• It takes effort to remember to replace the ring every month
  • Frequent attacks of headaches in addition to tender breasts and nausea
  • Blood clotting risk increases several folds
  • Contraceptive Patch:

Skin absorbs the hormone from the dermal patch and prevents the egg release. Replacement is required every week for 3 weeks then it is removed. Error rate is 9%.

  • Pros:
  • Lighter periods and less intense abdominal cramping
  • Improvement in acne
  • Cons:
  • Poor patient compliance as most patients forget when to replace the patch
  • Occurrence of blood clot formation in the blood increases
  • Privacy concerns as it is visible (which a lot of teens don’t like)
  • Substantial risk of skin irritation, nausea, headache and tender breasts.
  • Medicines:

Progesterone and estrogen is present in combination pill but the progestin-only medicines have progesterone for teenagers. Error rate of 9%Birth Control For Men

  • Pros:
  • Lighter cramps and periods
  • Acne improvement
  • Lesser risk of endometrial cancer and iron deficiency
  • Cons:
  • Blood clotting, stroke, headache, hypertension
  • Tender breast and nausea
  • High risk of forgetting the daily dose
  • Male Condom:

A condom offer contraception by acting as a physical barrier by covering the penis to prevent the contact of sperms with female vaginal lining. This is the only contraceptive method that also prevent STDs by restricting the entry of male secretions into the vagina (or by limiting the direct contact of male and female genitalia). However, high error rate of 18% limits the efficacy.

  • Pros:
  • No prescription required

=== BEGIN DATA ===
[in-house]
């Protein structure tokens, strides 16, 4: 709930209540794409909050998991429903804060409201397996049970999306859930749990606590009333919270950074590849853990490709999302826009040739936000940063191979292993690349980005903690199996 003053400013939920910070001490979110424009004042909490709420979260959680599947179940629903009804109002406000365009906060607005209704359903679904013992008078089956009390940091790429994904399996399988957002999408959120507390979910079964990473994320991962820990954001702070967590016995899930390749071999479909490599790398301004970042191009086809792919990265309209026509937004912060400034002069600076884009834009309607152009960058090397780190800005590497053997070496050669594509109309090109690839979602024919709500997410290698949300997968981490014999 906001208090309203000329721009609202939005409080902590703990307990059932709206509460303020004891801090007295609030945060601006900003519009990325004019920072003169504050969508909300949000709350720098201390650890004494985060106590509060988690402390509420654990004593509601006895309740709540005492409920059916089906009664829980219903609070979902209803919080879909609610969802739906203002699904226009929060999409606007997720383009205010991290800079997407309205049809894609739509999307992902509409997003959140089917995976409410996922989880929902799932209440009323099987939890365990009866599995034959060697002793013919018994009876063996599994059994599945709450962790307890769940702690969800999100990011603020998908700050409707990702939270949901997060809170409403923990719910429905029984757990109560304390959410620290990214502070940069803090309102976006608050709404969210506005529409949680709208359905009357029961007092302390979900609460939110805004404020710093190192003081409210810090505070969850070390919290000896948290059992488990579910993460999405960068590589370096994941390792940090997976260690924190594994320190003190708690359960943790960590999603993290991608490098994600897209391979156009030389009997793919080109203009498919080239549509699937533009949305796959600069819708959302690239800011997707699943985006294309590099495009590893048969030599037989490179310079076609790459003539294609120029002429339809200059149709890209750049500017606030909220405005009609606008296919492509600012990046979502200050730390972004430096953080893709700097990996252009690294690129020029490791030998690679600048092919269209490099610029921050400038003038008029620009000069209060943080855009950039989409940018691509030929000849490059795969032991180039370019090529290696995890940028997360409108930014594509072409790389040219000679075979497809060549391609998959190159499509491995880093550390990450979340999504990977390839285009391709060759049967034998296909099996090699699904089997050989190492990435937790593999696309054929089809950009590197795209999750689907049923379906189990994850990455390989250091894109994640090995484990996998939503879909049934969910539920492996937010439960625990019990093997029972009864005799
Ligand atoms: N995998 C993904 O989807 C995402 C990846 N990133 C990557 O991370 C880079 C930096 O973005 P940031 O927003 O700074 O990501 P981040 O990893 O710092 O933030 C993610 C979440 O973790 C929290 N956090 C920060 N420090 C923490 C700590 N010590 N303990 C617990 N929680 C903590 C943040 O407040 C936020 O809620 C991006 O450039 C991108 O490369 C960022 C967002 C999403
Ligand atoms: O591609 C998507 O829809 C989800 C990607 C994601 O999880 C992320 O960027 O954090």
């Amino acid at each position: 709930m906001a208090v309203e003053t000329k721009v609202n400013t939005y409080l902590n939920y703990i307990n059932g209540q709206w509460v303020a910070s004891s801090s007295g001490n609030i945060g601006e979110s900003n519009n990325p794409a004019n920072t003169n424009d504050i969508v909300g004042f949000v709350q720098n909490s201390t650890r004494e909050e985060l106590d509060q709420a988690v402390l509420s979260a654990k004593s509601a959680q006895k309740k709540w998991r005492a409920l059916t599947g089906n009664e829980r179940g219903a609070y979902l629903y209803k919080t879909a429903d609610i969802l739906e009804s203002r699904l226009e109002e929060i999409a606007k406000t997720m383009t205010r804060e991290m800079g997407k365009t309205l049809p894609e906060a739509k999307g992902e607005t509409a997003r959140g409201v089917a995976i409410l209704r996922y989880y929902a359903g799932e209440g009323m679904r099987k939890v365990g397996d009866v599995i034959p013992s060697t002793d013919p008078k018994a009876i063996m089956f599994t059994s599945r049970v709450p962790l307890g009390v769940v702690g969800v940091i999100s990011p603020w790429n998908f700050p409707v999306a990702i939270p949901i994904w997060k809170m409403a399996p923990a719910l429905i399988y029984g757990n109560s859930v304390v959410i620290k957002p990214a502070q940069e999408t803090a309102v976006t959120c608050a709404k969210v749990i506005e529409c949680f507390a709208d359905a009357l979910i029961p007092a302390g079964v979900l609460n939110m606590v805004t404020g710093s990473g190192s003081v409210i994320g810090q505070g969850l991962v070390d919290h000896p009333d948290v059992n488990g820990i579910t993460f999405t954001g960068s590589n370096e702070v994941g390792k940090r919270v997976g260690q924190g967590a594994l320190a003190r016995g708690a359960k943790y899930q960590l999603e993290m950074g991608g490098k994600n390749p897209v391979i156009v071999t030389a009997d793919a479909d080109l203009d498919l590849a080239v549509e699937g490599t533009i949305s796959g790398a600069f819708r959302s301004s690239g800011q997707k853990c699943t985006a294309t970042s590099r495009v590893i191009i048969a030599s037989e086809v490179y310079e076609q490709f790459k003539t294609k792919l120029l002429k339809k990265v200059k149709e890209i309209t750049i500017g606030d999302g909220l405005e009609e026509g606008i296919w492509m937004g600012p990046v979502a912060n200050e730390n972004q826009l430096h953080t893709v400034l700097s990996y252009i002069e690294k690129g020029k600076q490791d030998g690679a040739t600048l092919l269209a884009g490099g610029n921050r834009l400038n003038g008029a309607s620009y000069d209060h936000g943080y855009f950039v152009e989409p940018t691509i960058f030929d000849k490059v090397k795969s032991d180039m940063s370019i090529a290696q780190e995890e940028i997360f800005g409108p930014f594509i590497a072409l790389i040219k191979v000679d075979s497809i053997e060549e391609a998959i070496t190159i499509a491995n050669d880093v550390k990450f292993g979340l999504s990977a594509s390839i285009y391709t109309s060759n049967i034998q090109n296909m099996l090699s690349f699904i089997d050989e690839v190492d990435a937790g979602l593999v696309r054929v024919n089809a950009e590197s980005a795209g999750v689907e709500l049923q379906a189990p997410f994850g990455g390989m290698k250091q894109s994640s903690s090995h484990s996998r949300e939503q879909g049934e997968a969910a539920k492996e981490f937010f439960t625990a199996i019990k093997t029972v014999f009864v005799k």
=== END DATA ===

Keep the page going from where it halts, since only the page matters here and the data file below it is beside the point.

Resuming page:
• Cheap
  • Easy to use
  • Protection from STDs
  • Can be used with other methods
  • Cons:
  • Learning how to use it effectively is challenging (especially on teens)
  • Breakable and can slip during use
  • Not for latex allergic individuals
  • Female Condoms:

A pouch that fits into vagina and is left outside. The error rate is 21%

  • Pros:
  • No prescription required
  • Protects against STDs
  • Can be used with other methods
  • Cons:
  • Difficult to use
  • Can slip
  • Expensive

In Emergency

It has been observed that most teens do not use a permanent or reliable method of contraception, which is why it is very important to guide teens regarding emergency contraception.  Additionally, despite using contraception, a failure may occur (such as condom puncture or other such accidents). Emergency contraception employ the ingestion of one-time pills containing progestin hormones.

Some other Methods:

Some other methods that are less reliable are:

  • Withdrawal: Taking out the penis from vagina just before the ejaculation. The failure rate is very high and teens should avoid this as a sole method of birth prevention.
  • Fertility awareness procedures: The process require these restrictions:
  • Tracking periods religiously to ascertain the safe fertility window.
  • Measurement of basal body temperature every morning
  • Inspection of cervical mucus
  • Avoiding sexual intercourse during the fertility period.

The error rate is 24%

  • Supermicide: A foam or cream (with spermicidal chemicals) can be inserted in the vagina before the intercourse. Error rate is 28%

For best results, it is highly recommended to see a healthcare practitioner to learn which methods/ strategies are most appropriate for you.

References:

1. http://www.hhs.gov/ash/oah/adolescent-health-topics/reproductive-health/teen-pregnancy/trends.html

2. Teal, S. B., & Romer, S. E. (2013). Awareness of long-acting reversible contraception among teens and young adults. Journal of Adolescent Health, 52(4), S35-S39.

3. Frost, J. J., Lindberg, L. D., & Finer, L. B. (2012). Young adults’ contraceptive knowledge, norms and attitudes: associations with risk of unintended pregnancy. Perspectives on Sexual and Reproductive Health, 44(2), 107-116.